“I needed someone to investigate their stories, including who built them, how they’re organized and what they mean to the community,” said Ferrella, whose friend recommended Cusac.
That is the underlying philosophy that guided the memorial project and what prompted Cusac and Ensdorf to ask Ferrella to consider expanding his reach from Wisconsin roadside memorials, which are mainly for drunk-driving victims, to Chicago street memorials, which largely remember those who have been murdered.
“I felt we could fulfill more of the University’s social justice mission by looking at how real people are dealing with the problem of violence in their communities,” said Cusac.
“I’ve taken care of my share of down-and-outers as well as shooting victims,” said Ferrella, who retired as an emergency room doctor about three years ago in order to pursue his artistic career. “I have seen all sorts of tragedies, but they have always been on my turf where I’ve been in control. This was a completely different experience. I found that a lot of what we did required knowing how to approach people without intimidating them,” he added. “I credit Anne-Marie for being able to do that. She’s taught me how to be a better listener.”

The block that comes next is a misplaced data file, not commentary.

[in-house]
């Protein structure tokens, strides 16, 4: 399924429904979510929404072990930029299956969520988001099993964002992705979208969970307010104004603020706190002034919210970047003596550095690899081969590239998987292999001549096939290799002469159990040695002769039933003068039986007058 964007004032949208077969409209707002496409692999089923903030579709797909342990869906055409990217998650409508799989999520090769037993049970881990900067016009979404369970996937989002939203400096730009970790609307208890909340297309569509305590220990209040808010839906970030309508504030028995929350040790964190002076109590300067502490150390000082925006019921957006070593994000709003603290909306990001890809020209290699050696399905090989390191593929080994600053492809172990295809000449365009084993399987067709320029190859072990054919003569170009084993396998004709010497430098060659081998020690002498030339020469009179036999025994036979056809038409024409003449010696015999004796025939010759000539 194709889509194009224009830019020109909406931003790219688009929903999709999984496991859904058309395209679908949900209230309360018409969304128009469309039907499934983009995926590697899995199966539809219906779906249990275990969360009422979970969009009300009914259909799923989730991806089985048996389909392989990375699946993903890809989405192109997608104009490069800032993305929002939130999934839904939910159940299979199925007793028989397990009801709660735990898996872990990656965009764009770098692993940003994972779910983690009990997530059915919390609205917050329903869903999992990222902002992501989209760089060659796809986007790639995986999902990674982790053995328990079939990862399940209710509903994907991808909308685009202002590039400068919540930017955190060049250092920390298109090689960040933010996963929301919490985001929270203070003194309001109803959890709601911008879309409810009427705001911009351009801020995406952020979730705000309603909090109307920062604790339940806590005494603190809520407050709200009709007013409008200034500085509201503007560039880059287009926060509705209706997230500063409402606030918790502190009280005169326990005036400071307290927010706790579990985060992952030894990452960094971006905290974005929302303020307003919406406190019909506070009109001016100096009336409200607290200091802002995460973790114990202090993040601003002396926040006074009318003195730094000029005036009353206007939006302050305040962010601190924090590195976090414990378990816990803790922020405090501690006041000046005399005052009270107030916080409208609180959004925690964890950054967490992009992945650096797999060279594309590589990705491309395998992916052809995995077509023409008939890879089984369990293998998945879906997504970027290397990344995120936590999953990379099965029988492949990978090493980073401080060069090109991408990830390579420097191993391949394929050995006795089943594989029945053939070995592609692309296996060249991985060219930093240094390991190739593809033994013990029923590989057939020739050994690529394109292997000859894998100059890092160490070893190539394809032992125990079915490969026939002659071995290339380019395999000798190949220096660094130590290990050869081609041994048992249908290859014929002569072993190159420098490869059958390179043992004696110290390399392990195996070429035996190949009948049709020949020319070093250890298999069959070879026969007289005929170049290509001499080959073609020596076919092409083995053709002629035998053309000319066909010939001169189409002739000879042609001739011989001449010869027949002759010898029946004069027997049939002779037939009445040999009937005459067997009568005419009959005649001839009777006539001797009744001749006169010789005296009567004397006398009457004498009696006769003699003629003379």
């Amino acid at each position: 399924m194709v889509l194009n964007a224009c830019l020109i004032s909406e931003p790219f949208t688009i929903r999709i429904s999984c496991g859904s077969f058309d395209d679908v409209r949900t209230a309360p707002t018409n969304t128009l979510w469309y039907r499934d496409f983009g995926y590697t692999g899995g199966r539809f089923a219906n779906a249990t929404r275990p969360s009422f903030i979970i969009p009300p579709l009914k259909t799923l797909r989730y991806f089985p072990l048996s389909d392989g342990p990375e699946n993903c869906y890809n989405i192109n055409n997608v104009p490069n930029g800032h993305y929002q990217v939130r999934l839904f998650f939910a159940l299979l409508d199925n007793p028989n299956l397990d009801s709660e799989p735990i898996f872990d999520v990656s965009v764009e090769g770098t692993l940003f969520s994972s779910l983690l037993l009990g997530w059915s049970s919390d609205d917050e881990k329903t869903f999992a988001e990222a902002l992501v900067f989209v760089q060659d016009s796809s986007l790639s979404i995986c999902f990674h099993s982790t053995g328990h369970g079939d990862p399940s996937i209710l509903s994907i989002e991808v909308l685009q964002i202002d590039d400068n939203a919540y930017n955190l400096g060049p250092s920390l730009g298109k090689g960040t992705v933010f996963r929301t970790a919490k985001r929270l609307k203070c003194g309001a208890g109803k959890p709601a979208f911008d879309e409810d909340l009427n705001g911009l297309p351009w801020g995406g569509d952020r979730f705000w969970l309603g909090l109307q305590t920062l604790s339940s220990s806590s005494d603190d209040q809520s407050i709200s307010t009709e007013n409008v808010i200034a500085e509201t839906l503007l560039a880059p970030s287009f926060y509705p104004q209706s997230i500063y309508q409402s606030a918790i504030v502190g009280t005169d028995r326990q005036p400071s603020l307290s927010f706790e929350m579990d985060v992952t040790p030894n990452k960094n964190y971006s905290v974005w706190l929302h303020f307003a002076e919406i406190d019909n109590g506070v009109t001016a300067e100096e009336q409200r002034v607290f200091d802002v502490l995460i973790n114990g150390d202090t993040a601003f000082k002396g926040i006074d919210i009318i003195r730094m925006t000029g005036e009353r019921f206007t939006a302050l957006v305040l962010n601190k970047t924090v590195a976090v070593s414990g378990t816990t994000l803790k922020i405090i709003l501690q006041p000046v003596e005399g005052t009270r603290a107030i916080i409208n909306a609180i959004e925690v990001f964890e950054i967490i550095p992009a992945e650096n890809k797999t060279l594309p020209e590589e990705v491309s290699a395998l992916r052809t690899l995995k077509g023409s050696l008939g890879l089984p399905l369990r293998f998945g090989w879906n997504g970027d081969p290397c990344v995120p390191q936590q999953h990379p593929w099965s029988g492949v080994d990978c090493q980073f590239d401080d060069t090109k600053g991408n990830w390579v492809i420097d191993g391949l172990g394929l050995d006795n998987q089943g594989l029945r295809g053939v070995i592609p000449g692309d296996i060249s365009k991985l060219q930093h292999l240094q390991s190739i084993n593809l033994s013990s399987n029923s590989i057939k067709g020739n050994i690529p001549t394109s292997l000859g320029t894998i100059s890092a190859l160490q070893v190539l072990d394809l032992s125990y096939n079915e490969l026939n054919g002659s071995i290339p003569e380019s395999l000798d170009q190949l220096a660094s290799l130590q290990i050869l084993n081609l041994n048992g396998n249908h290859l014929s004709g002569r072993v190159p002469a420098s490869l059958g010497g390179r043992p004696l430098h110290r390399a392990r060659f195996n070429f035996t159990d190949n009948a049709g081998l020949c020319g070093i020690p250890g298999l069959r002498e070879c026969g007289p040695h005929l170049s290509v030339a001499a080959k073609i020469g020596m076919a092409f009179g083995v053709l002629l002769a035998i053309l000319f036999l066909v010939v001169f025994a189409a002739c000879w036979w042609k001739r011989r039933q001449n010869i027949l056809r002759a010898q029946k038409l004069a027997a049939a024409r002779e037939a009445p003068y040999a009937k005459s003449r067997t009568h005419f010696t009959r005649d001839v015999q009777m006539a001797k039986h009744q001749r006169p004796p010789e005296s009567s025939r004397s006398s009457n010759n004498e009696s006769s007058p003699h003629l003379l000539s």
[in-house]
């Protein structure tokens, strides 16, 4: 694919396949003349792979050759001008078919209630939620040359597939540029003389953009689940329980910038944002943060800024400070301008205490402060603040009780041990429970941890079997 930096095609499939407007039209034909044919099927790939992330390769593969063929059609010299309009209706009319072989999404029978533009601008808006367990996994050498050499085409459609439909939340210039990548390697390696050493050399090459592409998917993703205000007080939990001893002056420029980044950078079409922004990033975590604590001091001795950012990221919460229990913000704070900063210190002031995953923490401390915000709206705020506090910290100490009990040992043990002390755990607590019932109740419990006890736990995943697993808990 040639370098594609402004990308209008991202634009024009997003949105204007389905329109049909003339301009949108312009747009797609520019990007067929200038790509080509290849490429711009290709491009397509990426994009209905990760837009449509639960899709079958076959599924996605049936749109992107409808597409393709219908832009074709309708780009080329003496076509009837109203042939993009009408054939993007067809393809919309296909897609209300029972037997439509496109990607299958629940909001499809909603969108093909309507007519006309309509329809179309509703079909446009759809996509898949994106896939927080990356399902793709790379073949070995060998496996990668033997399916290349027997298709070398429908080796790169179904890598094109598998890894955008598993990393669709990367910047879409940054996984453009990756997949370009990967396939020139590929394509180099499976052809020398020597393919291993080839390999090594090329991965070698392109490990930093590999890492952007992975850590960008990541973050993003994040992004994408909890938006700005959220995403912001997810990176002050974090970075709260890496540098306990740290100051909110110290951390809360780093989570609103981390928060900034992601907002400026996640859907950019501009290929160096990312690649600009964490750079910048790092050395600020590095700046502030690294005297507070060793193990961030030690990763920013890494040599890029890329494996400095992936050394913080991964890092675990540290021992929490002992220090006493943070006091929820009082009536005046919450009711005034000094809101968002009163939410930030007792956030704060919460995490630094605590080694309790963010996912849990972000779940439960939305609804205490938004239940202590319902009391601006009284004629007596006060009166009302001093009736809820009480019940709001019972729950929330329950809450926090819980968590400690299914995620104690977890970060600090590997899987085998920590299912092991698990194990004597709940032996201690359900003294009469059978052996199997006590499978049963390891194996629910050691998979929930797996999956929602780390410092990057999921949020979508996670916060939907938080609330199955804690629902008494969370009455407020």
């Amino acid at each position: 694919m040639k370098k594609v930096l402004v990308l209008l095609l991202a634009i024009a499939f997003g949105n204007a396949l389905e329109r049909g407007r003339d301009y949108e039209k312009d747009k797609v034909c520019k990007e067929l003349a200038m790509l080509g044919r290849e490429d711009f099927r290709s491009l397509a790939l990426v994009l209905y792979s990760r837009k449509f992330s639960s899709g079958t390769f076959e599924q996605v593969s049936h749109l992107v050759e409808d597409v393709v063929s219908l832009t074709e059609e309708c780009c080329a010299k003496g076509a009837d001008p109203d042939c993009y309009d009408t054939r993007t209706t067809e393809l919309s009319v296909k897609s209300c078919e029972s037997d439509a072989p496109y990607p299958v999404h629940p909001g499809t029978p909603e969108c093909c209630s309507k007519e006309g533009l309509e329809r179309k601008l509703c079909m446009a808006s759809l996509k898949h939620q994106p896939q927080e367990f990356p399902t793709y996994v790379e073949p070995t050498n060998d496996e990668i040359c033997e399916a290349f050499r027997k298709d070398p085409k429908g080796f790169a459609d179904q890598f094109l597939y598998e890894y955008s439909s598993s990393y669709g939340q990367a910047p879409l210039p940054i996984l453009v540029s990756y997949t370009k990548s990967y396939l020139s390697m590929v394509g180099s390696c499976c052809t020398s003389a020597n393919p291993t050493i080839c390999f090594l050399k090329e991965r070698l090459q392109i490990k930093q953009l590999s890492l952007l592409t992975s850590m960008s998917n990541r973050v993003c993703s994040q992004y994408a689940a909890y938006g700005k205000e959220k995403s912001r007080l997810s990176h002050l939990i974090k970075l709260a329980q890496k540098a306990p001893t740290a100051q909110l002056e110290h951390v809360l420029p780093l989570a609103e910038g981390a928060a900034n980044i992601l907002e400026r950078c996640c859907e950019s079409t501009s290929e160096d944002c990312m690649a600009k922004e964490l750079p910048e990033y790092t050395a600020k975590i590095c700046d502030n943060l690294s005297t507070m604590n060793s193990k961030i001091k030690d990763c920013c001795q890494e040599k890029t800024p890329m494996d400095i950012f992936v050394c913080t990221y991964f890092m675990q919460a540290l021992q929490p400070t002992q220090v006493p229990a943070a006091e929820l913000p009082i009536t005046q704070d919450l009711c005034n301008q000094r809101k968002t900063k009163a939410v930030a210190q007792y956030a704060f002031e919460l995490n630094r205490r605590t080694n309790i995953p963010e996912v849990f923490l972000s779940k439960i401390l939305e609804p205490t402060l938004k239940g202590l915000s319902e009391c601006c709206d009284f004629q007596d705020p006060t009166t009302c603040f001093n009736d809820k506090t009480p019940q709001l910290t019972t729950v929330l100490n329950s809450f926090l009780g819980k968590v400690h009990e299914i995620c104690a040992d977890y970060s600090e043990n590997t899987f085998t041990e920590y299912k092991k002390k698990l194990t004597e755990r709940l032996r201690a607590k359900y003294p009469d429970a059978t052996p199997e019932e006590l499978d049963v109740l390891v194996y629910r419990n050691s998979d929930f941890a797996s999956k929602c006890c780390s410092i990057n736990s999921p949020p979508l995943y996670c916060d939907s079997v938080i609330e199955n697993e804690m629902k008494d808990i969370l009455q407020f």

Angalia Bianca, one of the team’s guides who does outreach and evaluation for the anti-violence organization CeaseFire, believes the project is successful because it gathers opinions from those whose voices are rarely heard. “A lot of people just assume that these are memorials to gangbangers, but the truth is that they’re human beings first – and all of us need to understand that,” said Bianca.
One of the most difficult questions Cusac routinely had to ask is “Why is this happening?”
“Many of the people we interviewed have been part of the problem. They’ve seen what violence does to life and are no longer shocked by it,” said Cusac. “We looked at their hurt and found that those we talked to are becoming people who want to stop the violence that has come back to haunt them.”